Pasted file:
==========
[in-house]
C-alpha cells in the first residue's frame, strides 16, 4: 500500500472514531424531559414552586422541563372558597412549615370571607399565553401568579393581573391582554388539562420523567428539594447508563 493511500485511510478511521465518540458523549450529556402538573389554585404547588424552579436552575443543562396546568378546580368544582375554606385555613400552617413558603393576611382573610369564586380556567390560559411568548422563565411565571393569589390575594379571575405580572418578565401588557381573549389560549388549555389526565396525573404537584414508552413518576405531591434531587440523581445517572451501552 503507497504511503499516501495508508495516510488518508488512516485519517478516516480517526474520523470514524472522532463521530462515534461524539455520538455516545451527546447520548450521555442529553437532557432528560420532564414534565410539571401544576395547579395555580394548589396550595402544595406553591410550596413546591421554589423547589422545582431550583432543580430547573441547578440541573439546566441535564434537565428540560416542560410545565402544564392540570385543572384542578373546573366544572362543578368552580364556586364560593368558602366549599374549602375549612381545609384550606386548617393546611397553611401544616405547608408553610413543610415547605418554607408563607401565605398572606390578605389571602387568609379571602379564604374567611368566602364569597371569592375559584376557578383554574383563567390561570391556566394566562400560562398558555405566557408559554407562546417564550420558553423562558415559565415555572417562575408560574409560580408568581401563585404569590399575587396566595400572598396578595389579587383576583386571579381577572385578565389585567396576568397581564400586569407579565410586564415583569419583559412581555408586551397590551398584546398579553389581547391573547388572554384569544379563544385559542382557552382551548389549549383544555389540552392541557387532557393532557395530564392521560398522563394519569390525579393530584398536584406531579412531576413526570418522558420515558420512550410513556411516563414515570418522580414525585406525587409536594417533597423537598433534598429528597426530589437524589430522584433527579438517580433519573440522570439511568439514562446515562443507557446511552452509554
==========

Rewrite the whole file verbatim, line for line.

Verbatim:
[in-house]
C-alpha cells in the first residue's frame, strides 16, 4: 500500500472514531424531559414552586422541563372558597412549615370571607399565553401568579393581573391582554388539562420523567428539594447508563 493511500485511510478511521465518540458523549450529556402538573389554585404547588424552579436552575443543562396546568378546580368544582375554606385555613400552617413558603393576611382573610369564586380556567390560559411568548422563565411565571393569589390575594379571575405580572418578565401588557381573549389560549388549555389526565396525573404537584414508552413518576405531591434531587440523581445517572451501552 503507497504511503499516501495508508495516510488518508488512516485519517478516516480517526474520523470514524472522532463521530462515534461524539455520538455516545451527546447520548450521555442529553437532557432528560420532564414534565410539571401544576395547579395555580394548589396550595402544595406553591410550596413546591421554589423547589422545582431550583432543580430547573441547578440541573439546566441535564434537565428540560416542560410545565402544564392540570385543572384542578373546573366544572362543578368552580364556586364560593368558602366549599374549602375549612381545609384550606386548617393546611397553611401544616405547608408553610413543610415547605418554607408563607401565605398572606390578605389571602387568609379571602379564604374567611368566602364569597371569592375559584376557578383554574383563567390561570391556566394566562400560562398558555405566557408559554407562546417564550420558553423562558415559565415555572417562575408560574409560580408568581401563585404569590399575587396566595400572598396578595389579587383576583386571579381577572385578565389585567396576568397581564400586569407579565410586564415583569419583559412581555408586551397590551398584546398579553389581547391573547388572554384569544379563544385559542382557552382551548389549549383544555389540552392541557387532557393532557395530564392521560398522563394519569390525579393530584398536584406531579412531576413526570418522558420515558420512550410513556411516563414515570418522580414525585406525587409536594417533597423537598433534598429528597426530589437524589430522584433527579438517580433519573440522570439511568439514562446515562443507557446511552452509554